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Food Safety Tips

Safe steps in food handling, cooking, and storage are essential to avoiding food borne illness. You can't see, smell, or taste bacteria which may be on any food. Follow these food safety guidelines from the USDA, the FDA, and the United Fresh Fruit and Vegetable Association to keep most known pathogens away (though not, for example, the agent that causes Mad Cow Disease).

Safe Shopping
Buy cold food last; get it home fast.
  • Never choose packages which are torn or leaking.
  • Don't buy foods past "sell-by" or expiration dates.
  • Put raw meat and poultry into a plastic bag so meat juices won't cross-contaminate cooked foods or those eaten raw, such as vegetables or fruit.
  • Place refrigerated or frozen items in the shopping cart last, right before heading for the checkout counter.
  • When loading the car, keep perishable items inside the air-conditioned car—not in the trunk.
  • Drive immediately home from the grocery. If you live farther away than 30 minutes, bring a cooler with ice from home; place perishables in it.

Safe Storage of Foods
Keep it safe; refrigerate.
  • Unload perishable foods from the car first and immediately refrigerate them.
  • Place securely wrapped packages of raw meat, poultry, or fish in the meat drawer or coldest section of your refrigerator.
  • Check the temperature of your unit with an appliance thermometer. To slow bacterial growth, the refrigerator should be at 40° F; the freezer, 0° F.
  • Cook or freeze fresh poultry, fish, ground meats, and variety meats within 2 days; other beef, veal, lamb or pork, within 3 to 5 days.

Safe Food Preparation
Keep everything clean!
  • Hands should be washed thoroughly after using the bathroom or changing diapers, and before preparing or eating food.
  • Wash hands before and after handling raw meat and poultry.
  • Sanitize cutting boards often in a solution of 1 teaspoon chlorine bleach in 1 quart of water. Wash kitchen towels and cloths often in hot water in washing machine.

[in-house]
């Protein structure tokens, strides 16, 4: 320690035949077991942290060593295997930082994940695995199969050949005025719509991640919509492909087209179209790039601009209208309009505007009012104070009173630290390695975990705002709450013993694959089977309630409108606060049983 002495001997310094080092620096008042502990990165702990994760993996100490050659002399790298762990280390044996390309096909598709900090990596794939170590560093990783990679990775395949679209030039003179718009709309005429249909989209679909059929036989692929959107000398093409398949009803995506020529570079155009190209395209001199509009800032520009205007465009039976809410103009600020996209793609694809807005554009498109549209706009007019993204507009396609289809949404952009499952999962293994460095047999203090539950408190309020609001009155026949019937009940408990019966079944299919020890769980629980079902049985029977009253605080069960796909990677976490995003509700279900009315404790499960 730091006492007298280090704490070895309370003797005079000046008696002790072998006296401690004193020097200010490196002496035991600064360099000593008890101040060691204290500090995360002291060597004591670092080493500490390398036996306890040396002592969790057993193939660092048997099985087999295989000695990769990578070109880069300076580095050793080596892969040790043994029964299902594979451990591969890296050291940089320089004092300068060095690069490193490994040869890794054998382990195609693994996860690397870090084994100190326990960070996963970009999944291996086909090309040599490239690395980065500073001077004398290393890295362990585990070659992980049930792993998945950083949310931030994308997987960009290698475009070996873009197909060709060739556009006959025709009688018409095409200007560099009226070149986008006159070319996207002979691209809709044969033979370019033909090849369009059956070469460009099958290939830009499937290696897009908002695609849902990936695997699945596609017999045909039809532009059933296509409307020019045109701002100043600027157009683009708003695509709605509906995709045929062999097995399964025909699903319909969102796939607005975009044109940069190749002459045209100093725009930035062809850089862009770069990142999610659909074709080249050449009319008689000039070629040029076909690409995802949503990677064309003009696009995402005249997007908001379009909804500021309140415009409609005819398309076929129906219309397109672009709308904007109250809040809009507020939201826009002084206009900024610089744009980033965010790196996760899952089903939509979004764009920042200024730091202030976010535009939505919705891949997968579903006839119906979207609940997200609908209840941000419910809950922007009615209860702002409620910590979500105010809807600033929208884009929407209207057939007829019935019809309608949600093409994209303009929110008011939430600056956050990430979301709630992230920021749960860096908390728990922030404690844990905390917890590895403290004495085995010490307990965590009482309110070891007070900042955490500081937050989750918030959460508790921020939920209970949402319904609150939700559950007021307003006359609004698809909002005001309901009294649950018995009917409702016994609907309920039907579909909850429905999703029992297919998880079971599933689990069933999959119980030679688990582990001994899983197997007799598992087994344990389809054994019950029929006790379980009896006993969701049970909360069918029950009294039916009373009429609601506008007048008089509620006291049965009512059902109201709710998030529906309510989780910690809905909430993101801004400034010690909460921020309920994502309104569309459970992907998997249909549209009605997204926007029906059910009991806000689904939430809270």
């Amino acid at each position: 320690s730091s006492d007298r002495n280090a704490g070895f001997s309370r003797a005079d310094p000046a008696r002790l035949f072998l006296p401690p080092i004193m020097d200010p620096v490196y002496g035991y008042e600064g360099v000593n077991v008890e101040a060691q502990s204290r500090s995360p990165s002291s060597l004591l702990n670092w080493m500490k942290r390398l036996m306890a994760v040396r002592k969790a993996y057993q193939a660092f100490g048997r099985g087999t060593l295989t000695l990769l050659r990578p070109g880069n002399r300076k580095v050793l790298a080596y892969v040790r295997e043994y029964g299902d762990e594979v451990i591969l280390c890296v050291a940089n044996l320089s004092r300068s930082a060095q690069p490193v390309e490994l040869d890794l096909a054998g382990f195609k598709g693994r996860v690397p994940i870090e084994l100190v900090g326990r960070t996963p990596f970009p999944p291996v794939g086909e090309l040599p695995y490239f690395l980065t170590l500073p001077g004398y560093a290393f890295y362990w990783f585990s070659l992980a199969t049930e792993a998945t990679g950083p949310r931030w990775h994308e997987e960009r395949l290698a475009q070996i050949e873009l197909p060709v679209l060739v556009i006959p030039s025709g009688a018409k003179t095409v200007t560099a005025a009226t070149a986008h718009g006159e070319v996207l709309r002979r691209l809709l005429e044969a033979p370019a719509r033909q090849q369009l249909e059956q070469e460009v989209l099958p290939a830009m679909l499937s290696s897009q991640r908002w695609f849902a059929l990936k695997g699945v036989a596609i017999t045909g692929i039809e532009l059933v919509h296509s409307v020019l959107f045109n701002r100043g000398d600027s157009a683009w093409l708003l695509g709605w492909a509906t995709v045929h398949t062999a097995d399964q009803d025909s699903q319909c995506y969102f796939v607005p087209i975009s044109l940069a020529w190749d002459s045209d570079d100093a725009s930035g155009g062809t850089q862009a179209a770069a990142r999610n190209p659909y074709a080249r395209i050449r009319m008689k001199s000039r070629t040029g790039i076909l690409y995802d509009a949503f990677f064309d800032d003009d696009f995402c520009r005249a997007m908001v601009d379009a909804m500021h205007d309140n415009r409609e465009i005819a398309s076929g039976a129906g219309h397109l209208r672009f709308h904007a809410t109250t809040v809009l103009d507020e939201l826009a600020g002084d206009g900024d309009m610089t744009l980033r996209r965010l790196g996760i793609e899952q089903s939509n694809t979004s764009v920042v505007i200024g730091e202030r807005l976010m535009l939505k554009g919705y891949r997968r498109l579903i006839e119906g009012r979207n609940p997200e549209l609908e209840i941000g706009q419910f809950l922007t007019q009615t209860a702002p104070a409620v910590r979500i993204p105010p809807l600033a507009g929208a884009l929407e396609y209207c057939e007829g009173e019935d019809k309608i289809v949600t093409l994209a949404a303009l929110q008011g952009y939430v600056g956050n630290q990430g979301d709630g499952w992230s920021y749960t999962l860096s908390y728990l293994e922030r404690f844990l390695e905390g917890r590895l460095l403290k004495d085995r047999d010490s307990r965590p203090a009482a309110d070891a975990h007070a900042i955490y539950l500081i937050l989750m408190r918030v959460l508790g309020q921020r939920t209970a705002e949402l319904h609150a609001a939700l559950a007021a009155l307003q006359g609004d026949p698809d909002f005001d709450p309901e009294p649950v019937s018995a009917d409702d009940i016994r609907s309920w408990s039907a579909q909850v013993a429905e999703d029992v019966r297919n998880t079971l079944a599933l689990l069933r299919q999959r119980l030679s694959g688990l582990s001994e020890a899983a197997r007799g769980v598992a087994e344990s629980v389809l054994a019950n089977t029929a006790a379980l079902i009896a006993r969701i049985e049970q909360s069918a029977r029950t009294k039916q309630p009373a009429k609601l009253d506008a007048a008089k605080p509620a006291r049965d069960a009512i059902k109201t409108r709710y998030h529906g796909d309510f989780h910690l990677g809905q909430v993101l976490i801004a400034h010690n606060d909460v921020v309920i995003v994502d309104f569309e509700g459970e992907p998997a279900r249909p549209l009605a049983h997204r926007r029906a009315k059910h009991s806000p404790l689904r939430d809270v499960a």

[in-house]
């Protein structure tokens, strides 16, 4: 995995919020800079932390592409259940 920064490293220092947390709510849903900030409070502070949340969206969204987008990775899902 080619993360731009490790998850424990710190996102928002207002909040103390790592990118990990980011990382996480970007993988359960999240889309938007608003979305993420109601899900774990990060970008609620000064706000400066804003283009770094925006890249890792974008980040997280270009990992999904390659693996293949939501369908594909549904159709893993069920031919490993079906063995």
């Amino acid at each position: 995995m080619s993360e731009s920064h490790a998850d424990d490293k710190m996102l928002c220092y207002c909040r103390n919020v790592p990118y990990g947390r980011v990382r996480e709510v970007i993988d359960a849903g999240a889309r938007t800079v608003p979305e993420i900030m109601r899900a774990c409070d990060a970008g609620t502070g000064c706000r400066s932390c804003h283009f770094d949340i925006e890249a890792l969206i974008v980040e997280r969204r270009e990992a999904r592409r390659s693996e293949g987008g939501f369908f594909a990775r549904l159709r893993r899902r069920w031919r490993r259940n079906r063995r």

• Don't cross-contaminate. Keep raw meat, poultry, fish, and their juices away from other food. After cutting raw meats, wash hands, cutting board, knife, and counter tops with hot, soapy water.
  • Marinate meat and poultry in a covered dish in the refrigerator.
  • Always wash fresh fruits and vegetables under cool running tap water before eating. This removes any lingering dirt while also removing or reducing any bacteria or other substances.
  • Certain hearty vegetables, such as potatoes and carrots. can be scrubbed with a produce brush if consumers plan to eat the fiber and nutrient-rich skin.
  • When preparing fruits and vegetables, cut away bruised or damaged areas.

Thaw Food Safely
    Refrigerator: Allow slow, safe thawing. Make sure thawing juices do not drip on other foods.
    Cold Water: For faster thawing, place food in a leak-proof plastic bag and submerge in cold tap water.
    Microwave: Cook meat and poultry immediately after microwave thawing.
Safe Cooking
Cook ground meats to 160° F; ground poultry to 165° F. Beef, veal and lamb steaks, roasts, and chops may be cooked to 145° F; all cuts of fresh pork, 160° F. Whole poultry should reach 180° F in the thigh; breasts, 170° F.

Serving Food Safely
Never leave it out over 2 hours. (1 hour in temperature above 90 °F) Bacteria that cause food borne illness grow rapidly at room temperature.

Keep hot food hot! Cold food cold!
  • When serving food at a buffet, keep hot food over a heat source and keep cold food on ice. Keep platters of food refrigerated until time to serve or heat them.
  • Carry perishable picnic food in a cooler with a cold pack or ice. Set the cooler in the shade and open the lid as little as possible.

Handling Leftovers Safely
  • Divide foods into shallow containers for rapid cooling. Put food directly in the refrigerator or freezer.
  • Cut turkey off the bone and refrigerate. Slice breast meat; legs and wings may be left whole.
  • Use cooked leftovers within 4 days.
  • Cut or cooked produce items. such as baked potatoes or vegetable casseroles, should never be left out or held at room temperature for an extended time period.

Re-freezing Food
Meat and poultry defrosted in the refrigerator may be re-frozen before OR after cooking. If thawed by other methods, cook before re-freezing.

Check out the Cold Storage Chart to find out how long different foods keep.

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